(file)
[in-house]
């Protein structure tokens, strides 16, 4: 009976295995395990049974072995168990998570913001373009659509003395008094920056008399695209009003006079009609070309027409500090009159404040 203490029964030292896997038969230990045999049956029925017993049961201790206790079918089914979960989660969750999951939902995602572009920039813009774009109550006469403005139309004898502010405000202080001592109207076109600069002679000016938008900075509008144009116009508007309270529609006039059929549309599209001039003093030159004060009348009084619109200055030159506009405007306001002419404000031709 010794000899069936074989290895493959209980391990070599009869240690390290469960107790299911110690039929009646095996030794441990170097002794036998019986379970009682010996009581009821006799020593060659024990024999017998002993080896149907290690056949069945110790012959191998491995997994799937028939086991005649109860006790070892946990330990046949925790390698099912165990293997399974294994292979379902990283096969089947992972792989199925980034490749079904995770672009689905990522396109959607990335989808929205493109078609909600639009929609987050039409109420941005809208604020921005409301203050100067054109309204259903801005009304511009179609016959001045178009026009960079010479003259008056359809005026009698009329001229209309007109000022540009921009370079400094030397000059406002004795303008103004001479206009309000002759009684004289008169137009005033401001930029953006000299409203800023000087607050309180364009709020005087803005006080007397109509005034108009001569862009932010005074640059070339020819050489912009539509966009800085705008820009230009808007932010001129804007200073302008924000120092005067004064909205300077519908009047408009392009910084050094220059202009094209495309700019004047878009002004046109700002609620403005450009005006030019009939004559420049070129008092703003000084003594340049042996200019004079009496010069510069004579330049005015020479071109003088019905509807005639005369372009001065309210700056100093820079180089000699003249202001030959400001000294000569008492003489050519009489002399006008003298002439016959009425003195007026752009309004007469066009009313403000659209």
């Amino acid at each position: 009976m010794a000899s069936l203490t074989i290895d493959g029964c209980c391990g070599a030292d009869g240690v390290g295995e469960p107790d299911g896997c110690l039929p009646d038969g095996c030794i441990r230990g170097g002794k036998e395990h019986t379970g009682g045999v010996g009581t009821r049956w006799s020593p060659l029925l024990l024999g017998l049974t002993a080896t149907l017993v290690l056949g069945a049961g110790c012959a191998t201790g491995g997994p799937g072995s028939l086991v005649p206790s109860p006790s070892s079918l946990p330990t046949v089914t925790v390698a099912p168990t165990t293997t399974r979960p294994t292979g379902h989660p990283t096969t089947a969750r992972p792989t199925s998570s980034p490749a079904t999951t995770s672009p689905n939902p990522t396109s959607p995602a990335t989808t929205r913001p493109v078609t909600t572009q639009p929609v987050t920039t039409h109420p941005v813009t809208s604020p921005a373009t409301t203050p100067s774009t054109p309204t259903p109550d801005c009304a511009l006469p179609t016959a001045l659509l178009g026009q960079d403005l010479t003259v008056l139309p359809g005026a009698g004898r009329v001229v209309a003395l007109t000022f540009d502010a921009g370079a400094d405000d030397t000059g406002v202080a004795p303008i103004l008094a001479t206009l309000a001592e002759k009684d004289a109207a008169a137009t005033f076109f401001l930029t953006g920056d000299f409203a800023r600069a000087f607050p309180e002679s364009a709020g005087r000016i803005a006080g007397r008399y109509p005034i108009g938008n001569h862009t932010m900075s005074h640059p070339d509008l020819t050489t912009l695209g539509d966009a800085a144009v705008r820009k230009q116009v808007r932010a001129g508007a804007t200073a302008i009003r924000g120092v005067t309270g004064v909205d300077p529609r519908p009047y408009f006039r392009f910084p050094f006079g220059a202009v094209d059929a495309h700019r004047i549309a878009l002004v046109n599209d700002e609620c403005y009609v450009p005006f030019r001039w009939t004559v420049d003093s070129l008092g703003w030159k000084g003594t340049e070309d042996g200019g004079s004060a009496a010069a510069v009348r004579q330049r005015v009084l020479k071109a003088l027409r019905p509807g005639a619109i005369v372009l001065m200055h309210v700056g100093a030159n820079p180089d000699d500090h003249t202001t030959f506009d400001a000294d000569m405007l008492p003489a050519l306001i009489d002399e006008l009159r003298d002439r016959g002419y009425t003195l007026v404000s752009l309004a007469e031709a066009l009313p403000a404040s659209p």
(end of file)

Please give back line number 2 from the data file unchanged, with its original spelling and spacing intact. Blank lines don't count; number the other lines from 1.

């Protein structure tokens, strides 16, 4: 009976295995395990049974072995168990998570913001373009659509003395008094920056008399695209009003006079009609070309027409500090009159404040 203490029964030292896997038969230990045999049956029925017993049961201790206790079918089914979960989660969750999951939902995602572009920039813009774009109550006469403005139309004898502010405000202080001592109207076109600069002679000016938008900075509008144009116009508007309270529609006039059929549309599209001039003093030159004060009348009084619109200055030159506009405007306001002419404000031709 010794000899069936074989290895493959209980391990070599009869240690390290469960107790299911110690039929009646095996030794441990170097002794036998019986379970009682010996009581009821006799020593060659024990024999017998002993080896149907290690056949069945110790012959191998491995997994799937028939086991005649109860006790070892946990330990046949925790390698099912165990293997399974294994292979379902990283096969089947992972792989199925980034490749079904995770672009689905990522396109959607990335989808929205493109078609909600639009929609987050039409109420941005809208604020921005409301203050100067054109309204259903801005009304511009179609016959001045178009026009960079010479003259008056359809005026009698009329001229209309007109000022540009921009370079400094030397000059406002004795303008103004001479206009309000002759009684004289008169137009005033401001930029953006000299409203800023000087607050309180364009709020005087803005006080007397109509005034108009001569862009932010005074640059070339020819050489912009539509966009800085705008820009230009808007932010001129804007200073302008924000120092005067004064909205300077519908009047408009392009910084050094220059202009094209495309700019004047878009002004046109700002609620403005450009005006030019009939004559420049070129008092703003000084003594340049042996200019004079009496010069510069004579330049005015020479071109003088019905509807005639005369372009001065309210700056100093820079180089000699003249202001030959400001000294000569008492003489050519009489002399006008003298002439016959009425003195007026752009309004007469066009009313403000659209």